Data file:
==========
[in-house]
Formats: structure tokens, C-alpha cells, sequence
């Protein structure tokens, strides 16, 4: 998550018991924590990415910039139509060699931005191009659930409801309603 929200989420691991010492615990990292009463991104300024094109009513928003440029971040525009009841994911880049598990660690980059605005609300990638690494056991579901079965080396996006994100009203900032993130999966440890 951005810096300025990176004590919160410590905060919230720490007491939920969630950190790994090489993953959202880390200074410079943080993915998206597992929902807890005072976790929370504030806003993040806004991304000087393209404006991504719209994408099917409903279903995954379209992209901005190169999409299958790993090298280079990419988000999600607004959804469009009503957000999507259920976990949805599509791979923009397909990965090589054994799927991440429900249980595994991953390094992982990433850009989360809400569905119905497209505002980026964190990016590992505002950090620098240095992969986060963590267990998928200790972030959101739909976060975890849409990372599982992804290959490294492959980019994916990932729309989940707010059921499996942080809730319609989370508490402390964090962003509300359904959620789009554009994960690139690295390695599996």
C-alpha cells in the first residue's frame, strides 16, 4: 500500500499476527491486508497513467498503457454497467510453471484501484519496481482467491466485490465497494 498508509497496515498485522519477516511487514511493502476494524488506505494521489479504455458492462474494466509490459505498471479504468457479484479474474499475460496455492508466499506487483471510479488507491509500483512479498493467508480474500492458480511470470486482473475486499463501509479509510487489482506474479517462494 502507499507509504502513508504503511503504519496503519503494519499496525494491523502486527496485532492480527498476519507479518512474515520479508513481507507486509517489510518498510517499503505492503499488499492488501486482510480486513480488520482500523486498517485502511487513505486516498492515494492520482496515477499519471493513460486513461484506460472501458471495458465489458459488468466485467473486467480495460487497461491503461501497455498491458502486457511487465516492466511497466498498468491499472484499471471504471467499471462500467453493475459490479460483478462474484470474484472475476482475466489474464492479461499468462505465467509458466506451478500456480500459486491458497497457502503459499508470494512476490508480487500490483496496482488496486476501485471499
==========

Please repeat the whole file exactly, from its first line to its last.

[in-house]
Formats: structure tokens, C-alpha cells, sequence
């Protein structure tokens, strides 16, 4: 998550018991924590990415910039139509060699931005191009659930409801309603 929200989420691991010492615990990292009463991104300024094109009513928003440029971040525009009841994911880049598990660690980059605005609300990638690494056991579901079965080396996006994100009203900032993130999966440890 951005810096300025990176004590919160410590905060919230720490007491939920969630950190790994090489993953959202880390200074410079943080993915998206597992929902807890005072976790929370504030806003993040806004991304000087393209404006991504719209994408099917409903279903995954379209992209901005190169999409299958790993090298280079990419988000999600607004959804469009009503957000999507259920976990949805599509791979923009397909990965090589054994799927991440429900249980595994991953390094992982990433850009989360809400569905119905497209505002980026964190990016590992505002950090620098240095992969986060963590267990998928200790972030959101739909976060975890849409990372599982992804290959490294492959980019994916990932729309989940707010059921499996942080809730319609989370508490402390964090962003509300359904959620789009554009994960690139690295390695599996």
C-alpha cells in the first residue's frame, strides 16, 4: 500500500499476527491486508497513467498503457454497467510453471484501484519496481482467491466485490465497494 498508509497496515498485522519477516511487514511493502476494524488506505494521489479504455458492462474494466509490459505498471479504468457479484479474474499475460496455492508466499506487483471510479488507491509500483512479498493467508480474500492458480511470470486482473475486499463501509479509510487489482506474479517462494 502507499507509504502513508504503511503504519496503519503494519499496525494491523502486527496485532492480527498476519507479518512474515520479508513481507507486509517489510518498510517499503505492503499488499492488501486482510480486513480488520482500523486498517485502511487513505486516498492515494492520482496515477499519471493513460486513461484506460472501458471495458465489458459488468466485467473486467480495460487497461491503461501497455498491458502486457511487465516492466511497466498498468491499472484499471471504471467499471462500467453493475459490479460483478462474484470474484472475476482475466489474464492479461499468462505465467509458466506451478500456480500459486491458497497457502503459499508470494512476490508480487500490483496496482488496486476501485471499